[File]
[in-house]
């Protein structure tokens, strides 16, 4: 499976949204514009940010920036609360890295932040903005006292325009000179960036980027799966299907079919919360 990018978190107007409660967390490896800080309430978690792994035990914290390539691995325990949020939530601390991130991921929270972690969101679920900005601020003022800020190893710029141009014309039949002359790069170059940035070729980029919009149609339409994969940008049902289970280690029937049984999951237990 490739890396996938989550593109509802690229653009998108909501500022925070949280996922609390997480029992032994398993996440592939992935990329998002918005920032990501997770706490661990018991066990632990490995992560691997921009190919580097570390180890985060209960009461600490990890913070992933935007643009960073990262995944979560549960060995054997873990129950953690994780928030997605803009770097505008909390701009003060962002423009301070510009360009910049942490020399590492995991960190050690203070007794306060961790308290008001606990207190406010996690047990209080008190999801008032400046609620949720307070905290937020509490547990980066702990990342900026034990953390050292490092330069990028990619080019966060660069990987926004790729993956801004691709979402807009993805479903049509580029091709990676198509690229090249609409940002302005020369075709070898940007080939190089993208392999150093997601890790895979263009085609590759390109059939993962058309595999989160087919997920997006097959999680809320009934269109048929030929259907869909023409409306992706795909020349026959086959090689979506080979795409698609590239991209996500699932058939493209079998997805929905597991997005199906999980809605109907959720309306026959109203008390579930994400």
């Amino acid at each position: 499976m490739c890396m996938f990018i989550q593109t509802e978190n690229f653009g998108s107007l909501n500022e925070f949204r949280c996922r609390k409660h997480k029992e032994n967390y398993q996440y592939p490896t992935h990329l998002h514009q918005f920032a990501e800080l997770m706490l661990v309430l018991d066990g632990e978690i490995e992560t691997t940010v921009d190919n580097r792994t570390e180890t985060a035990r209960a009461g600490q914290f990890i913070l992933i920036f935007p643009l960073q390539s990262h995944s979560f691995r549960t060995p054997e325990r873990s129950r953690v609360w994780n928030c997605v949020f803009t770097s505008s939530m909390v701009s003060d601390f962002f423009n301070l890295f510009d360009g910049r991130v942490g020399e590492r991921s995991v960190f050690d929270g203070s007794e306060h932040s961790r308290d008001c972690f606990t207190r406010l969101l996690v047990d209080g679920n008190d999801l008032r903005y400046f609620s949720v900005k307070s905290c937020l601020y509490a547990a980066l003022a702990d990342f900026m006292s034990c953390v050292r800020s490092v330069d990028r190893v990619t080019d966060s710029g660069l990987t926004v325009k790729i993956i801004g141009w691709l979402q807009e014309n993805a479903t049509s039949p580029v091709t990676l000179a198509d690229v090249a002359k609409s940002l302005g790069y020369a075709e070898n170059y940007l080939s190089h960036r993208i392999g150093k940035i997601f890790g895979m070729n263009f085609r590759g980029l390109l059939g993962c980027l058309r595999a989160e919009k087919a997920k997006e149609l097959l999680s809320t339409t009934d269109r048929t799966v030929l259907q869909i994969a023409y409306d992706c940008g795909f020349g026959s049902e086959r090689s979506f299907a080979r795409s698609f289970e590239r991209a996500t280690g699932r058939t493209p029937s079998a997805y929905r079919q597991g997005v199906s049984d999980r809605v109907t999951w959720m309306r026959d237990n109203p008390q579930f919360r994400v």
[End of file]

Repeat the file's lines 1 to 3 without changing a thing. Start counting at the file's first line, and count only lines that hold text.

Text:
[in-house]
């Protein structure tokens, strides 16, 4: 499976949204514009940010920036609360890295932040903005006292325009000179960036980027799966299907079919919360 990018978190107007409660967390490896800080309430978690792994035990914290390539691995325990949020939530601390991130991921929270972690969101679920900005601020003022800020190893710029141009014309039949002359790069170059940035070729980029919009149609339409994969940008049902289970280690029937049984999951237990 490739890396996938989550593109509802690229653009998108909501500022925070949280996922609390997480029992032994398993996440592939992935990329998002918005920032990501997770706490661990018991066990632990490995992560691997921009190919580097570390180890985060209960009461600490990890913070992933935007643009960073990262995944979560549960060995054997873990129950953690994780928030997605803009770097505008909390701009003060962002423009301070510009360009910049942490020399590492995991960190050690203070007794306060961790308290008001606990207190406010996690047990209080008190999801008032400046609620949720307070905290937020509490547990980066702990990342900026034990953390050292490092330069990028990619080019966060660069990987926004790729993956801004691709979402807009993805479903049509580029091709990676198509690229090249609409940002302005020369075709070898940007080939190089993208392999150093997601890790895979263009085609590759390109059939993962058309595999989160087919997920997006097959999680809320009934269109048929030929259907869909023409409306992706795909020349026959086959090689979506080979795409698609590239991209996500699932058939493209079998997805929905597991997005199906999980809605109907959720309306026959109203008390579930994400």
């Amino acid at each position: 499976m490739c890396m996938f990018i989550q593109t509802e978190n690229f653009g998108s107007l909501n500022e925070f949204r949280c996922r609390k409660h997480k029992e032994n967390y398993q996440y592939p490896t992935h990329l998002h514009q918005f920032a990501e800080l997770m706490l661990v309430l018991d066990g632990e978690i490995e992560t691997t940010v921009d190919n580097r792994t570390e180890t985060a035990r209960a009461g600490q914290f990890i913070l992933i920036f935007p643009l960073q390539s990262h995944s979560f691995r549960t060995p054997e325990r873990s129950r953690v609360w994780n928030c997605v949020f803009t770097s505008s939530m909390v701009s003060d601390f962002f423009n301070l890295f510009d360009g910049r991130v942490g020399e590492r991921s995991v960190f050690d929270g203070s007794e306060h932040s961790r308290d008001c972690f606990t207190r406010l969101l996690v047990d209080g679920n008190d999801l008032r903005y400046f609620s949720v900005k307070s905290c937020l601020y509490a547990a980066l003022a702990d990342f900026m006292s034990c953390v050292r800020s490092v330069d990028r190893v990619t080019d966060s710029g660069l990987t926004v325009k790729i993956i801004g141009w691709l979402q807009e014309n993805a479903t049509s039949p580029v091709t990676l000179a198509d690229v090249a002359k609409s940002l302005g790069y020369a075709e070898n170059y940007l080939s190089h960036r993208i392999g150093k940035i997601f890790g895979m070729n263009f085609r590759g980029l390109l059939g993962c980027l058309r595999a989160e919009k087919a997920k997006e149609l097959l999680s809320t339409t009934d269109r048929t799966v030929l259907q869909i994969a023409y409306d992706c940008g795909f020349g026959s049902e086959r090689s979506f299907a080979r795409s698609f289970e590239r991209a996500t280690g699932r058939t493209p029937s079998a997805y929905r079919q597991g997005v199906s049984d999980r809605v109907t999951w959720m309306r026959d237990n109203p008390q579930f919360r994400v």